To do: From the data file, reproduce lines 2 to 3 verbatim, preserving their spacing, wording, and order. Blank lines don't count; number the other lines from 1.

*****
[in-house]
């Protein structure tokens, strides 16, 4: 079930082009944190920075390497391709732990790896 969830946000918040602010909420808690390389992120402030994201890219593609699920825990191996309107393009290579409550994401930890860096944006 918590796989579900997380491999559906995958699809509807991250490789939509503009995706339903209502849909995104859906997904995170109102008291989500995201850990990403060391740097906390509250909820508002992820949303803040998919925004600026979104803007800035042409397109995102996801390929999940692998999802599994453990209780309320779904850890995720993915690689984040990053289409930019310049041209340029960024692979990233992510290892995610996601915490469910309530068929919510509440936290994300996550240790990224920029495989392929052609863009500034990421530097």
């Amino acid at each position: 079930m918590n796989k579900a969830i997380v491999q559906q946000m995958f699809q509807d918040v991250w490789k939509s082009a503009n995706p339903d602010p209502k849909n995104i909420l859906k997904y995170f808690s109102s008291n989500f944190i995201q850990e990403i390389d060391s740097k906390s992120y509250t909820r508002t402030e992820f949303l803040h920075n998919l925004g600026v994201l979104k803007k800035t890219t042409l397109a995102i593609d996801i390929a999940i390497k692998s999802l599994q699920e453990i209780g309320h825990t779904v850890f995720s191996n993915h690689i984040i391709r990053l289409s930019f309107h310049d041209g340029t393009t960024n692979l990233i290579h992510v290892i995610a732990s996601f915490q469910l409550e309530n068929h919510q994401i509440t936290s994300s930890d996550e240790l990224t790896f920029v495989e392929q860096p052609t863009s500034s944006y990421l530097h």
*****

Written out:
């Protein structure tokens, strides 16, 4: 079930082009944190920075390497391709732990790896 969830946000918040602010909420808690390389992120402030994201890219593609699920825990191996309107393009290579409550994401930890860096944006 918590796989579900997380491999559906995958699809509807991250490789939509503009995706339903209502849909995104859906997904995170109102008291989500995201850990990403060391740097906390509250909820508002992820949303803040998919925004600026979104803007800035042409397109995102996801390929999940692998999802599994453990209780309320779904850890995720993915690689984040990053289409930019310049041209340029960024692979990233992510290892995610996601915490469910309530068929919510509440936290994300996550240790990224920029495989392929052609863009500034990421530097």
């Amino acid at each position: 079930m918590n796989k579900a969830i997380v491999q559906q946000m995958f699809q509807d918040v991250w490789k939509s082009a503009n995706p339903d602010p209502k849909n995104i909420l859906k997904y995170f808690s109102s008291n989500f944190i995201q850990e990403i390389d060391s740097k906390s992120y509250t909820r508002t402030e992820f949303l803040h920075n998919l925004g600026v994201l979104k803007k800035t890219t042409l397109a995102i593609d996801i390929a999940i390497k692998s999802l599994q699920e453990i209780g309320h825990t779904v850890f995720s191996n993915h690689i984040i391709r990053l289409s930019f309107h310049d041209g340029t393009t960024n692979l990233i290579h992510v290892i995610a732990s996601f915490q469910l409550e309530n068929h919510q994401i509440t936290s994300s930890d996550e240790l990224t790896f920029v495989e392929q860096p052609t863009s500034s944006y990421l530097h």